Crooked Timber and Suburban Guerilla on Alito's animosity to the democratic organ of Congress. Yet another reason for propertarians to love him! Do recall that when it comes to a choice between democracy and property, for propertarians the former is found quickly disposable. The propertarian author of this cheery non-endorsement endorsement of Alito once told me that the democratically-elected President of Chile deserved to be overthrown in a military coup and replaced by Augusto Pinochet. But then he is an admirer of Timothy McVeigh, as well as of the authoritarian (but property-protecting) Chinese Consitution (he claims this post is a joke -- unlikely since he has otherwise never demonstrated a sense of humor).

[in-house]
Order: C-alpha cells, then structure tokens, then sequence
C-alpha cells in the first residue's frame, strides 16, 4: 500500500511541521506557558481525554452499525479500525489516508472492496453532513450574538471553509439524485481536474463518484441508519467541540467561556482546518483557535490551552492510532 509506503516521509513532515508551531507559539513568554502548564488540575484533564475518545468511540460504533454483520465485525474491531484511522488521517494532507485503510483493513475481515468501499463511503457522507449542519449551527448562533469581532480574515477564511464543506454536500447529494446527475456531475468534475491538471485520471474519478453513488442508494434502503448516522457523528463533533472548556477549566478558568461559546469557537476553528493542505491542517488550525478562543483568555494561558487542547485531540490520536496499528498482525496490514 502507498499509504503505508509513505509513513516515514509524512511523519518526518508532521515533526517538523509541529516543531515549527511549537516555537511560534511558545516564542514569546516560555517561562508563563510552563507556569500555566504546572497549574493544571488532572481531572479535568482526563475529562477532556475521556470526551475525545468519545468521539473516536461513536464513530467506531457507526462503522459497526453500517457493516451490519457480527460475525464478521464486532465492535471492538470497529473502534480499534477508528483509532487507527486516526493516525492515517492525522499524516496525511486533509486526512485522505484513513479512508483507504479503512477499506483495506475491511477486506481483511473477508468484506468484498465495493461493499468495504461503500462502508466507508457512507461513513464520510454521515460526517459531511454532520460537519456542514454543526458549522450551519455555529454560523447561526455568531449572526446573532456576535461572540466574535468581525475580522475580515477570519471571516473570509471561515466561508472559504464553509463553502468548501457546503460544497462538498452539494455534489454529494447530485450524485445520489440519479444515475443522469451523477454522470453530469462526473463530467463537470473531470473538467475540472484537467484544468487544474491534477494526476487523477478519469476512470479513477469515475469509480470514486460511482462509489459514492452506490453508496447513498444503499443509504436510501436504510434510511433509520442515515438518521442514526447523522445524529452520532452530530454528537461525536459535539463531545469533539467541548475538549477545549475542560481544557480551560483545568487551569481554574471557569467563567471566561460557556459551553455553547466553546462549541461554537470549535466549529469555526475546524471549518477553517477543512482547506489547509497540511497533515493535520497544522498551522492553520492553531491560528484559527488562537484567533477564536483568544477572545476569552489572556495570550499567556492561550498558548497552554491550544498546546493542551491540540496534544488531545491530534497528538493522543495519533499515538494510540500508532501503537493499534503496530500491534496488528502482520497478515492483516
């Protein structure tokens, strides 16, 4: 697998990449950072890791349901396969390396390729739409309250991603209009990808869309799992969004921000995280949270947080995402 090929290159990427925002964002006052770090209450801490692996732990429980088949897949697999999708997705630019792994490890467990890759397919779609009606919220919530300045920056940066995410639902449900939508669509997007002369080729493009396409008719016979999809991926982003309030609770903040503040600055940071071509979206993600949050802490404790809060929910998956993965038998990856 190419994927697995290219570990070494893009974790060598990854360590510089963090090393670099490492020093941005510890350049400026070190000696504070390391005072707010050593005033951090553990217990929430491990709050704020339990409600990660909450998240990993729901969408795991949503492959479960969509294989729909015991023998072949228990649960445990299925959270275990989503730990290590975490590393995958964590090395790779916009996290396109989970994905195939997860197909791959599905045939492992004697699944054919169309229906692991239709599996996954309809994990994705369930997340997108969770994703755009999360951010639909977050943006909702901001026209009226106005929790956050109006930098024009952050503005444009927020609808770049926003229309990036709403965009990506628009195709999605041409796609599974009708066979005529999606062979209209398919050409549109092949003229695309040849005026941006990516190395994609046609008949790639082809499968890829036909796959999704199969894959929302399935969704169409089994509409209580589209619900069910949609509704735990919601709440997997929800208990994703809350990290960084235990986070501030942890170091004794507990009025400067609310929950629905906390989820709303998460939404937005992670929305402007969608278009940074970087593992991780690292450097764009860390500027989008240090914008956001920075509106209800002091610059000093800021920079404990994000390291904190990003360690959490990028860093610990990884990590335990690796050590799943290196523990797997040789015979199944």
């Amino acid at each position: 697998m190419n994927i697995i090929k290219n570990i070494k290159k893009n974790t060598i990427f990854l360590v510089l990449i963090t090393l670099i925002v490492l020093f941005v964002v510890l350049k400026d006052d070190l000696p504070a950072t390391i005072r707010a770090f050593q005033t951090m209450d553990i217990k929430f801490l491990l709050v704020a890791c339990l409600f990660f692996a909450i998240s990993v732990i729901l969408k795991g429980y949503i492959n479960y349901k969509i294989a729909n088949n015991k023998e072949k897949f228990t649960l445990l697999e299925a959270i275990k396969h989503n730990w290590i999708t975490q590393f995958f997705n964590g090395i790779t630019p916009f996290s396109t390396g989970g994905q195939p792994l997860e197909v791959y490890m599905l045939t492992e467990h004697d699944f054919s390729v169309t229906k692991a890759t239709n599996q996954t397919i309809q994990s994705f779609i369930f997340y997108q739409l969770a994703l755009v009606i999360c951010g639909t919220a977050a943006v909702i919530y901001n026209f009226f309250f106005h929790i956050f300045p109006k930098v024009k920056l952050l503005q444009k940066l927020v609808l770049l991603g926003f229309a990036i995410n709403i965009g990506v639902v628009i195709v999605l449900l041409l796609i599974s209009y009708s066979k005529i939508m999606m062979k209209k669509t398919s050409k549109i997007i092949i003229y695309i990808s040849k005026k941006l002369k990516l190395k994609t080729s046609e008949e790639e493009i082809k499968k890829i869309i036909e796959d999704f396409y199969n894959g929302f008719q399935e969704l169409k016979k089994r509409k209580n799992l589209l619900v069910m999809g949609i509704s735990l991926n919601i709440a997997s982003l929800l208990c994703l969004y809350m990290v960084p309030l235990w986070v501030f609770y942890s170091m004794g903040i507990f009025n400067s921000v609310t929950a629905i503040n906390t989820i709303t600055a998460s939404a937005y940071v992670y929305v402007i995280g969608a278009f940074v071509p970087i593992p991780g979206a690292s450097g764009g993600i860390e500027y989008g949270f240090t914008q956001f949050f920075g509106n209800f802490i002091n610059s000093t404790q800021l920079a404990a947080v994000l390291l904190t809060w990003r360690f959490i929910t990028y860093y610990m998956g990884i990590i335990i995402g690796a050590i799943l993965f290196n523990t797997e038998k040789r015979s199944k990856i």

CATO, to which the suspected-of-a-conscience libertarian digamma often defers, endorses Alito. But then it hires former Pinochet thugs, and has been cheerfully accepting of other authoritarian-creepy actions of the Bush regime. Ignore the bust of Jefferson on CATO's masthead: they are propertarians, too.